Richard Jewell, the man who went from hero to suspect to innocent in the Olympic park bombing, stood still today before the cameras that have relentlessly pursued him for the last three months and described "a nightmare," a life "lived every waking minute of those 88 days afraid that I would be arrested and charged with a horrible crime -- a crime I did not commit."

His voice quavering and several times on the verge of tears, the burly former Olympics security guard, who on Saturday received a letter from the Justice Department clearing him as a target of the investigation, told a packed news conference: "I thank God that it has now ended, and that you now know what I have known all along. I am an innocent man."

He thanked his mother and friends for standing by him as the FBI and news media presented him as the person responsible for the July 27 Olympic bombing, in which two people were left dead and more than 100 injured. "I felt like a hunted animal, followed constantly, waiting to be killed," he said.

Hailed as a savior when he pointed out a pipe bomb minutes before it exploded, Jewell, 33, quickly became the FBI's only named suspect in the bombing, based on largely circumstantial evidence, according to an affidavit released today, and a psychological profile of a hero "wannabe," which his attorneys today derided as "psycho-nonsense."

The 10-page affidavit, which supported FBI search warrants against Jewell last summer, was released today on a judge's order. The document contained no hard evidence tying Jewell to the bombing. In the aftermath of the explosion and investigation, Jewell's home, hair, possessions and life were scrutinized not only by federal investigators but by the world media in Atlanta to cover the Olympics.

Jewell's lawyers today said they would file libel lawsuits in the next two or three weeks against the Atlanta Journal-Constitution, which first named Jewell as a suspect, and NBC News and its anchorman Tom Brokaw.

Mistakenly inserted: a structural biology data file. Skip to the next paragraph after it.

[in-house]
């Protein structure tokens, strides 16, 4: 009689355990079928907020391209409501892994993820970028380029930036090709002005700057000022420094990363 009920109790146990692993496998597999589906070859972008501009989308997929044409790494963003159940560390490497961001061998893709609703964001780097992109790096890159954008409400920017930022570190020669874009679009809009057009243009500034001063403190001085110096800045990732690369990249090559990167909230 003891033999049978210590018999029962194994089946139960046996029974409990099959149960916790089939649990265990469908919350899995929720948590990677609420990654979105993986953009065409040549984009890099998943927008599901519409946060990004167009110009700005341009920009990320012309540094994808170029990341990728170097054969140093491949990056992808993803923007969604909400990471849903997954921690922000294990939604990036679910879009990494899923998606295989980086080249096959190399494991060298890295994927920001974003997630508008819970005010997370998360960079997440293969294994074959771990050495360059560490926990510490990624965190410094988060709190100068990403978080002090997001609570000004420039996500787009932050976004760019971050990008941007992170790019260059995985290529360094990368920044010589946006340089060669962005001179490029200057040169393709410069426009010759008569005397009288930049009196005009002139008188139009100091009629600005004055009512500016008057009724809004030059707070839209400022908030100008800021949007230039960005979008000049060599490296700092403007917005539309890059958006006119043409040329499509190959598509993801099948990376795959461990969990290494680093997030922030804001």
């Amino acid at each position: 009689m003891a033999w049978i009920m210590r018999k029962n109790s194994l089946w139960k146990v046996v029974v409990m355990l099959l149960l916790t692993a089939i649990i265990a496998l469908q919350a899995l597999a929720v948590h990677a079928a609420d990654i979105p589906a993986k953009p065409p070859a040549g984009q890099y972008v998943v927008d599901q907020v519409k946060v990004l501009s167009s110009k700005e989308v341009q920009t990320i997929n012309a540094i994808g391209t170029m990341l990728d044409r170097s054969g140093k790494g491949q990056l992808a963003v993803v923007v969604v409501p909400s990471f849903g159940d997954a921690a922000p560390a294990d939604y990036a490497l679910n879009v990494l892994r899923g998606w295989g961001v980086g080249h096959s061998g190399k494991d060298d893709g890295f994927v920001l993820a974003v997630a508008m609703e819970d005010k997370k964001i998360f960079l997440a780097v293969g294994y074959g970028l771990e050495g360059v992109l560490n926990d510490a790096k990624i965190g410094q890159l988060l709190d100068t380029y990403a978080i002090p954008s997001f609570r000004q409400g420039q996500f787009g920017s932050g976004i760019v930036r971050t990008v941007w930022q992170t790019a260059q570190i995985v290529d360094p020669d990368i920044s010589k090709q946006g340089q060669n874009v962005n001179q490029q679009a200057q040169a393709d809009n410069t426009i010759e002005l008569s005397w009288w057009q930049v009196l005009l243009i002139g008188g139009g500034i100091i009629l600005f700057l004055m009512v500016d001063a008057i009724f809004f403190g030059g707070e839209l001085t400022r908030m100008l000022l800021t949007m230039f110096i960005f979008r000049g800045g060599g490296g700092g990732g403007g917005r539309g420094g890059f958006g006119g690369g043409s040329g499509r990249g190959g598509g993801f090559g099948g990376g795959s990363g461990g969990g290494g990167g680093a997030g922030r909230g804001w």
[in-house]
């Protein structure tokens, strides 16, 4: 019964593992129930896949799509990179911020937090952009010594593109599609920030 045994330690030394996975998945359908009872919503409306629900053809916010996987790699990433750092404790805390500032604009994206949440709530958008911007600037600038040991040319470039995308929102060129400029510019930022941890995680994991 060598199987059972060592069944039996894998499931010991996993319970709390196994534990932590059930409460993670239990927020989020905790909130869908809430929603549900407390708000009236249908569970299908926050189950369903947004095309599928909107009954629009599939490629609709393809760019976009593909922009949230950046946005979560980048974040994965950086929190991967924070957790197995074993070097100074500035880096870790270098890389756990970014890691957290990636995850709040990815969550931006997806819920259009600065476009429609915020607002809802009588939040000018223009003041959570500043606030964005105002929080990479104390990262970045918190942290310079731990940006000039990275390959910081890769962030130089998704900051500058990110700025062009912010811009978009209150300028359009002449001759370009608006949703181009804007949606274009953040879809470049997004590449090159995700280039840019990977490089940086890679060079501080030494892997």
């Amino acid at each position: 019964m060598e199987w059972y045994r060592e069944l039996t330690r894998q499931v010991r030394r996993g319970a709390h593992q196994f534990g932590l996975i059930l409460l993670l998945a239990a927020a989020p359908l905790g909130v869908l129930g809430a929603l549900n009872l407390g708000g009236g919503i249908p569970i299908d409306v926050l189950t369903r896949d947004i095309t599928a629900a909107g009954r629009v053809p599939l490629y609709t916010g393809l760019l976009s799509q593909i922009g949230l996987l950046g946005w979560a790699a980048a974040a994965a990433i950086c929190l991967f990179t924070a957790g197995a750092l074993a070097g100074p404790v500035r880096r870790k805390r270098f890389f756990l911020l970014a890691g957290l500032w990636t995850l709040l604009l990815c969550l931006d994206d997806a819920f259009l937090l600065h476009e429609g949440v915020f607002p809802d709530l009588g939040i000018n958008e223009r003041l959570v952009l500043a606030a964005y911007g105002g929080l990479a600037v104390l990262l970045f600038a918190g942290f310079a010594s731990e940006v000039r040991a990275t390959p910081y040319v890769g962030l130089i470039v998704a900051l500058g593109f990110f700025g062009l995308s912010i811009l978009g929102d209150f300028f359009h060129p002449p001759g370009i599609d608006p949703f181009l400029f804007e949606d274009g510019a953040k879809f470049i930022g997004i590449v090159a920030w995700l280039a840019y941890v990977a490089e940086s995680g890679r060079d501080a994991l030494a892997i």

Jewell's attorneys contend the media recklessly rushed to convict their client -- a contention supported by mostly pro-Jewell comments on call-in radio and talk shows here today.

The news organizations named above, and others, have denied any wrongdoing, stating they were reporting the facts, as they knew them, of an ongoing, important and journalistically competitive investigation as it unfolded -- as the FBI publicly searched his former home in northern Georgia and the apartment he now shares with his mother, and as agents tailed him, showing his photo at hardware stores where bomb-making material could have been purchased.

Jewell's attorneys reserved their harshest language today for the FBI, which they accused of mounting a campaign against their client of outright "lies" and "scummy affidavits" filled with "half-truths . . . slanted and distorted."

"To me, the bullies are in the government," said G. Watson Bryant, one of Jewell's attorneys and a friend. "I'm more afraid of the FBI. These are the people who scare the hell out of me . . . not some nut case with a bomb."

Among the deceptions Bryant said was perpetrated on their client was an incident in which a friend and officer with the Georgia Bureau of Investigation visited Jewell -- and ate a dinner of his mother's lasagna -- while secretly wearing a wire from the FBI, which taped their conversation, producing a transcript of more than a hundred pages.